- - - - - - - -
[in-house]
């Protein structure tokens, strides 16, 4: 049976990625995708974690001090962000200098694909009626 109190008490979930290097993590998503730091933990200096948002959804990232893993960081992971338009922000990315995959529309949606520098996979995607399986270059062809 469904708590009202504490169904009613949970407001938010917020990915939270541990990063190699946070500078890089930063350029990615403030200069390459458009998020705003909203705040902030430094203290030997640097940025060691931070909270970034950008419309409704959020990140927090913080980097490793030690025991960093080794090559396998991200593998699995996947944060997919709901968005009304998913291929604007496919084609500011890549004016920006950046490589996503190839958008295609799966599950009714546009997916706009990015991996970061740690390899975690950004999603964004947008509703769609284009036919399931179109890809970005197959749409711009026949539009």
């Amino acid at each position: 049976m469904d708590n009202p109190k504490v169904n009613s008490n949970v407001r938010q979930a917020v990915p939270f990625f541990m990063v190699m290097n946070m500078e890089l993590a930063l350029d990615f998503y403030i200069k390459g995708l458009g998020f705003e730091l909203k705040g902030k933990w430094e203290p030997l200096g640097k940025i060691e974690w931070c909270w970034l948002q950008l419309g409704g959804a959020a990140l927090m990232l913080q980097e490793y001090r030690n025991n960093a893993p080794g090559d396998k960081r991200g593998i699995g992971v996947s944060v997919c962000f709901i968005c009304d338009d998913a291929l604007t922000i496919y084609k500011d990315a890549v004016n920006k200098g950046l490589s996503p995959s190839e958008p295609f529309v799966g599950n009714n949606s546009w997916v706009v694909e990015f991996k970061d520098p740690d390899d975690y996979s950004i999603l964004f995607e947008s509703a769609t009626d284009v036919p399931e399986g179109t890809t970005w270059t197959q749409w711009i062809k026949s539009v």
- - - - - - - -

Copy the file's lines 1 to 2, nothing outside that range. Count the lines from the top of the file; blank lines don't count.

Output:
[in-house]
């Protein structure tokens, strides 16, 4: 049976990625995708974690001090962000200098694909009626 109190008490979930290097993590998503730091933990200096948002959804990232893993960081992971338009922000990315995959529309949606520098996979995607399986270059062809 469904708590009202504490169904009613949970407001938010917020990915939270541990990063190699946070500078890089930063350029990615403030200069390459458009998020705003909203705040902030430094203290030997640097940025060691931070909270970034950008419309409704959020990140927090913080980097490793030690025991960093080794090559396998991200593998699995996947944060997919709901968005009304998913291929604007496919084609500011890549004016920006950046490589996503190839958008295609799966599950009714546009997916706009990015991996970061740690390899975690950004999603964004947008509703769609284009036919399931179109890809970005197959749409711009026949539009």